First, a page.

In some implementations, the playlist can be generated locally on a playback device. For example, the playlist can be generated by music engine 104 based on a digital music library that is stored on or accessible to playback device. For example, the music engine 104 can be a media application on playback device that manages and plays music associated with playlists. The media library can include a collection of music tracks that can be associated with a playlist and played on playback device.
In some implementations, the playlist can be generated at music service 108. For example, the music service can be an Internet-based service and music tracks can be selected for the playlist by the music engine and can be streamed from the music service over a network to playback device.
The music tracks for the playlist can be identified by music engine 110 by matching the playlist criteria to characteristics of music tracks stored in a music database 112 or music library. In some implementations, the music database can store music characteristics associated with music tracks. In some implementations, the music database can store playlist configuration for multiple users. For example, the music database can store playlist criteria for multiple playlists associated with multiple users.
In some implementations, a playlist (or radio station) can be a dynamically and/or automatically generated sequence of music tracks. The music tracks can be selected for the playlist based on user-specified criteria. In some implementations, a user can select a music track and the music track can serve as a basis for creation of the playlist. For example, the music track can have a certain set of characteristics (e.g., fast tempo, country genre, string instruments, melodic lyrics, etc.) and the characteristics of the selected music track can be the criteria by which future music tracks are selected for the playlist. The playlist can be dynamically generated.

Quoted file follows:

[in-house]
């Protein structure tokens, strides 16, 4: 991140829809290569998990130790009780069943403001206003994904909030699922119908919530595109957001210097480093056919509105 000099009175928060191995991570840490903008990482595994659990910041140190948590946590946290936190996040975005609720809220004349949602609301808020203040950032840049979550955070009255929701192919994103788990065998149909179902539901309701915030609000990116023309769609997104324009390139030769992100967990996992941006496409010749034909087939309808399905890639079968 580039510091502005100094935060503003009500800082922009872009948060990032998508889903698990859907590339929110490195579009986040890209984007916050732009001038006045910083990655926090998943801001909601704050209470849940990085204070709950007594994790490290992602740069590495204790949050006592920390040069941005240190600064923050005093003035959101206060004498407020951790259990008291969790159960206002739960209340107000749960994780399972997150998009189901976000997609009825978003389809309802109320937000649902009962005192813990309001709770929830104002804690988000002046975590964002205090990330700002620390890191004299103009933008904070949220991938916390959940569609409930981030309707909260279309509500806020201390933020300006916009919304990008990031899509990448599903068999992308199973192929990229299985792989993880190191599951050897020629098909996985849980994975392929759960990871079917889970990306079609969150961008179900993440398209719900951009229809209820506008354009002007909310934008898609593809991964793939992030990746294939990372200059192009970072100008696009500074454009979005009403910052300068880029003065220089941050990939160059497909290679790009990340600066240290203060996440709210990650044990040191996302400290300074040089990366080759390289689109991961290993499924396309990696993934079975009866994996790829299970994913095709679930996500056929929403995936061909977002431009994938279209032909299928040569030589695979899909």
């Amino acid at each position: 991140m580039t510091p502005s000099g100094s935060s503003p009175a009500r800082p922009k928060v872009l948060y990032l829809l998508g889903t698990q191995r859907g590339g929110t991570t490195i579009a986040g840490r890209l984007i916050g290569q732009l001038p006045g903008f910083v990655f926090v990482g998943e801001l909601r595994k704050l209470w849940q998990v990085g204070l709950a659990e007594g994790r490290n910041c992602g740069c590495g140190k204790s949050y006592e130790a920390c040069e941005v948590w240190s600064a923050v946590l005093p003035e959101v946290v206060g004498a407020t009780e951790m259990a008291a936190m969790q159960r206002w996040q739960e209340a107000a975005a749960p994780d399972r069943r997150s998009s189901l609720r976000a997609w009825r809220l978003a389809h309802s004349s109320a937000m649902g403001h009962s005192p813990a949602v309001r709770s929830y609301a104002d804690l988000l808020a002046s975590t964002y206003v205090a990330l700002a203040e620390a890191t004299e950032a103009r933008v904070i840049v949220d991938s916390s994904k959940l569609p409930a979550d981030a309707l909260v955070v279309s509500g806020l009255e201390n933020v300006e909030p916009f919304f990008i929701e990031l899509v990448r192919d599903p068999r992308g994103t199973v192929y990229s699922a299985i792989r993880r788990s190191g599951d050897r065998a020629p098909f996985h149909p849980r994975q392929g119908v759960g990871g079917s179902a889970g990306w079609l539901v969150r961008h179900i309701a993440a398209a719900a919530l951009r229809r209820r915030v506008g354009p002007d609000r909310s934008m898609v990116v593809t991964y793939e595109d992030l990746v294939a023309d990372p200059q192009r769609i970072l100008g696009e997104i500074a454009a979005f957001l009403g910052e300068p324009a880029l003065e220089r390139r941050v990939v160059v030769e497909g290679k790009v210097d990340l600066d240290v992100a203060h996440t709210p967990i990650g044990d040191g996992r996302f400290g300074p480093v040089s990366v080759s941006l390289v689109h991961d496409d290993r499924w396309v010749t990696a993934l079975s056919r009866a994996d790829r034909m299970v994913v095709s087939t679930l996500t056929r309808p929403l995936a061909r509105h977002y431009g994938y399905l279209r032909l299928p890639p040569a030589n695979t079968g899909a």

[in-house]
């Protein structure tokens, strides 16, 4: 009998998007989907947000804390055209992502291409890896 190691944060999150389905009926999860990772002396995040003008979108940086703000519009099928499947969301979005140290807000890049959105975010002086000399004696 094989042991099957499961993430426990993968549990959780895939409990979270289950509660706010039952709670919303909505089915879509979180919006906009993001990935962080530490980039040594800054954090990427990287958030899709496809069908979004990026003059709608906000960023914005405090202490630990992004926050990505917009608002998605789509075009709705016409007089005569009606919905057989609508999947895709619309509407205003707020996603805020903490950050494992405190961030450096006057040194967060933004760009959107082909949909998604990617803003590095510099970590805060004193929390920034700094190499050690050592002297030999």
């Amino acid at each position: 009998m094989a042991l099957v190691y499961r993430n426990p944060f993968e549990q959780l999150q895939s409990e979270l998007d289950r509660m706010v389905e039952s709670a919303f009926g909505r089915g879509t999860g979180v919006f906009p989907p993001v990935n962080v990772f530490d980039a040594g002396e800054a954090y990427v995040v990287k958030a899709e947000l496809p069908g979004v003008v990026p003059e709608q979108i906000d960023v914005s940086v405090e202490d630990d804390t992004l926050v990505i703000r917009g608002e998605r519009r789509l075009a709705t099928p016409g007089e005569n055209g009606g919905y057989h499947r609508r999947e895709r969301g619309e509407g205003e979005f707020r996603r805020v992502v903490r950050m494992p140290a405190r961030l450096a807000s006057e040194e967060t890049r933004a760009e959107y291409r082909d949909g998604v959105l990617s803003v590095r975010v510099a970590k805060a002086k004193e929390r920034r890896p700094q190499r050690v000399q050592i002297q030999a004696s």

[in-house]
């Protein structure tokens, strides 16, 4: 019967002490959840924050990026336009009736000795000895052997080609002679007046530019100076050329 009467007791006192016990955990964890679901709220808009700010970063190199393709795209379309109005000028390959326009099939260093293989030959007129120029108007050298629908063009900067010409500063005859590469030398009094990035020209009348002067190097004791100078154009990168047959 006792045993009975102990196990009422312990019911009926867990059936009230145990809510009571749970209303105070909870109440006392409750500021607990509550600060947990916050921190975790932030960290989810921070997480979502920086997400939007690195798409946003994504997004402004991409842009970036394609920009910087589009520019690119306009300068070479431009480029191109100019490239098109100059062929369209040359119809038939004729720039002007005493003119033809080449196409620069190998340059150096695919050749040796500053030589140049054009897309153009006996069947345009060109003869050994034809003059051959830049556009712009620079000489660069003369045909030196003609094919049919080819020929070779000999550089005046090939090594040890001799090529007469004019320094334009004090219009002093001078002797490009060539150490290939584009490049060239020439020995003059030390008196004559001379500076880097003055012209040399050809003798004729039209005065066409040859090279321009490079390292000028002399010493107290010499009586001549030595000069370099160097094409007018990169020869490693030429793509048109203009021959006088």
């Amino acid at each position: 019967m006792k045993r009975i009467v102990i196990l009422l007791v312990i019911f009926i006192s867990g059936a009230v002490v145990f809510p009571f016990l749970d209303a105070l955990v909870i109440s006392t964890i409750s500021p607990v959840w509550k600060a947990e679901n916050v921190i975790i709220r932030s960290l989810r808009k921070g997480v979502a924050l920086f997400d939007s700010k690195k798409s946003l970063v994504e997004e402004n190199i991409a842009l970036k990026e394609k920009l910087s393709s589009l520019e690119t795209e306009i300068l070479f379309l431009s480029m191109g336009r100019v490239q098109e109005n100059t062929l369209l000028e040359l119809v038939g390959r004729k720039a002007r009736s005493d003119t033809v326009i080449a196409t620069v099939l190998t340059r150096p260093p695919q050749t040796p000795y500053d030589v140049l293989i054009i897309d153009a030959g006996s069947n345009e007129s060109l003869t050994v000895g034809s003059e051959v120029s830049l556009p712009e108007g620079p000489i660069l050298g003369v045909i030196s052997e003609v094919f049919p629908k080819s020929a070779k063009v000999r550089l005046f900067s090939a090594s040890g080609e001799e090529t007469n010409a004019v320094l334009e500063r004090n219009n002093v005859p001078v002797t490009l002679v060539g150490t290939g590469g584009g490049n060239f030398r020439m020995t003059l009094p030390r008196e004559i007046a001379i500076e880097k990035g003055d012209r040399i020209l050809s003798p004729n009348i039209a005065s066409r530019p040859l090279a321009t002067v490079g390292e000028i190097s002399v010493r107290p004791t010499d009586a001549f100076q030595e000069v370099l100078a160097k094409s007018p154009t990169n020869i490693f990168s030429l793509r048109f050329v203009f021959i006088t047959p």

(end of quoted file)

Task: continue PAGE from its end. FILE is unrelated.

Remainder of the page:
For example, the playlist does not have to be a discrete set of music tracks. Music tracks can be added and removed from the playlist in real-time based on the playlist criteria. For example, as a current music tracks is being played, the next music track (or the next five music tracks, next ten music tracks) can be selected and added to the playlist queue and automatically played when the current music track ends.
Apple's iTunes Radio: Receiving User Feedback
Apple's patent FIG. 2 noted below illustrates an example graphical interface for playing media from a playlist using a play button. In some implementations, the iTunes Radio UI will be able to display album art associated with the current tune being played. The iTunes Radio UI may also include a progress bar 206 and indicator 208.